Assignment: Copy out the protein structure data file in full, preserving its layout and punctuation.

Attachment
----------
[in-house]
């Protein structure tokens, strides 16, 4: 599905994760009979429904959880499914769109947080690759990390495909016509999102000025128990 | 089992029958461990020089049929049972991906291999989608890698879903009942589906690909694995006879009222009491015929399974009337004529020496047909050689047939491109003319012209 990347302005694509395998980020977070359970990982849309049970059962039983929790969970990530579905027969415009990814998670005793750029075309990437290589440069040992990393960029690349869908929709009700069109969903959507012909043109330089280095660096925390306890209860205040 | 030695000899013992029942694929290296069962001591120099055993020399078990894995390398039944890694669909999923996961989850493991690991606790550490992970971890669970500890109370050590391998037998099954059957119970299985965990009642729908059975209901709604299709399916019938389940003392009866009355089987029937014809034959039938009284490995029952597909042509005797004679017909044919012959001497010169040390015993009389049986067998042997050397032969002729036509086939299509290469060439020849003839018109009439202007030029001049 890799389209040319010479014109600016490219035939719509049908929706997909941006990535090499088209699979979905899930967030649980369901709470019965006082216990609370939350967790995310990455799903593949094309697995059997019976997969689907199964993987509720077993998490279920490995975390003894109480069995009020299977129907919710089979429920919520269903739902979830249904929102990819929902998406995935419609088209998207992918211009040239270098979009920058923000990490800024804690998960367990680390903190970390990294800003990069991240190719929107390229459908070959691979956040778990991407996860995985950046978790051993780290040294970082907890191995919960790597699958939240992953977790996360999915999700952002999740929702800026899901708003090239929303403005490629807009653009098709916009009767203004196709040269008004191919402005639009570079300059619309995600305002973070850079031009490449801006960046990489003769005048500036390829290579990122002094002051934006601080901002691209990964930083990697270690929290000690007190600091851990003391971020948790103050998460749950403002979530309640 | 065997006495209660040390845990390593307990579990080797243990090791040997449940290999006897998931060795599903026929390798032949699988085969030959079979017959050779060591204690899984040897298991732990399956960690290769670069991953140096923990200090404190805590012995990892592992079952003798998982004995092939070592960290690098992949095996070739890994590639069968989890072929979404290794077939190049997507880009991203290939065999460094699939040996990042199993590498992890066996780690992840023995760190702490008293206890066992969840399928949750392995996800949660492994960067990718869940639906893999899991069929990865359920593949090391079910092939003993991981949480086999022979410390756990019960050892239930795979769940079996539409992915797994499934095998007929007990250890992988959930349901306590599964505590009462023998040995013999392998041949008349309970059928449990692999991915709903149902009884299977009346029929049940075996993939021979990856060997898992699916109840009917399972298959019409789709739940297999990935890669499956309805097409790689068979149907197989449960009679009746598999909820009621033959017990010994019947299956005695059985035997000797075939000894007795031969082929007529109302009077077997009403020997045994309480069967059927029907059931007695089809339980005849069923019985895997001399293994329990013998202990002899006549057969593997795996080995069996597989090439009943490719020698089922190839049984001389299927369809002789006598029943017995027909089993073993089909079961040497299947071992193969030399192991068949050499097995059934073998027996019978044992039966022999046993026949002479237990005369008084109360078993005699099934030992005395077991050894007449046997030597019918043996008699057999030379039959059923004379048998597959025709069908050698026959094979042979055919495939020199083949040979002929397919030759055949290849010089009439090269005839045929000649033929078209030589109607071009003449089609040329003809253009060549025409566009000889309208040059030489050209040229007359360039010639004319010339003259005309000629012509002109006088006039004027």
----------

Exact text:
[in-house]
């Protein structure tokens, strides 16, 4: 599905994760009979429904959880499914769109947080690759990390495909016509999102000025128990 | 089992029958461990020089049929049972991906291999989608890698879903009942589906690909694995006879009222009491015929399974009337004529020496047909050689047939491109003319012209 990347302005694509395998980020977070359970990982849309049970059962039983929790969970990530579905027969415009990814998670005793750029075309990437290589440069040992990393960029690349869908929709009700069109969903959507012909043109330089280095660096925390306890209860205040 | 030695000899013992029942694929290296069962001591120099055993020399078990894995390398039944890694669909999923996961989850493991690991606790550490992970971890669970500890109370050590391998037998099954059957119970299985965990009642729908059975209901709604299709399916019938389940003392009866009355089987029937014809034959039938009284490995029952597909042509005797004679017909044919012959001497010169040390015993009389049986067998042997050397032969002729036509086939299509290469060439020849003839018109009439202007030029001049 890799389209040319010479014109600016490219035939719509049908929706997909941006990535090499088209699979979905899930967030649980369901709470019965006082216990609370939350967790995310990455799903593949094309697995059997019976997969689907199964993987509720077993998490279920490995975390003894109480069995009020299977129907919710089979429920919520269903739902979830249904929102990819929902998406995935419609088209998207992918211009040239270098979009920058923000990490800024804690998960367990680390903190970390990294800003990069991240190719929107390229459908070959691979956040778990991407996860995985950046978790051993780290040294970082907890191995919960790597699958939240992953977790996360999915999700952002999740929702800026899901708003090239929303403005490629807009653009098709916009009767203004196709040269008004191919402005639009570079300059619309995600305002973070850079031009490449801006960046990489003769005048500036390829290579990122002094002051934006601080901002691209990964930083990697270690929290000690007190600091851990003391971020948790103050998460749950403002979530309640 | 065997006495209660040390845990390593307990579990080797243990090791040997449940290999006897998931060795599903026929390798032949699988085969030959079979017959050779060591204690899984040897298991732990399956960690290769670069991953140096923990200090404190805590012995990892592992079952003798998982004995092939070592960290690098992949095996070739890994590639069968989890072929979404290794077939190049997507880009991203290939065999460094699939040996990042199993590498992890066996780690992840023995760190702490008293206890066992969840399928949750392995996800949660492994960067990718869940639906893999899991069929990865359920593949090391079910092939003993991981949480086999022979410390756990019960050892239930795979769940079996539409992915797994499934095998007929007990250890992988959930349901306590599964505590009462023998040995013999392998041949008349309970059928449990692999991915709903149902009884299977009346029929049940075996993939021979990856060997898992699916109840009917399972298959019409789709739940297999990935890669499956309805097409790689068979149907197989449960009679009746598999909820009621033959017990010994019947299956005695059985035997000797075939000894007795031969082929007529109302009077077997009403020997045994309480069967059927029907059931007695089809339980005849069923019985895997001399293994329990013998202990002899006549057969593997795996080995069996597989090439009943490719020698089922190839049984001389299927369809002789006598029943017995027909089993073993089909079961040497299947071992193969030399192991068949050499097995059934073998027996019978044992039966022999046993026949002479237990005369008084109360078993005699099934030992005395077991050894007449046997030597019918043996008699057999030379039959059923004379048998597959025709069908050698026959094979042979055919495939020199083949040979002929397919030759055949290849010089009439090269005839045929000649033929078209030589109607071009003449089609040329003809253009060549025409566009000889309208040059030489050209040229007359360039010639004319010339003259005309000629012509002109006088006039004027």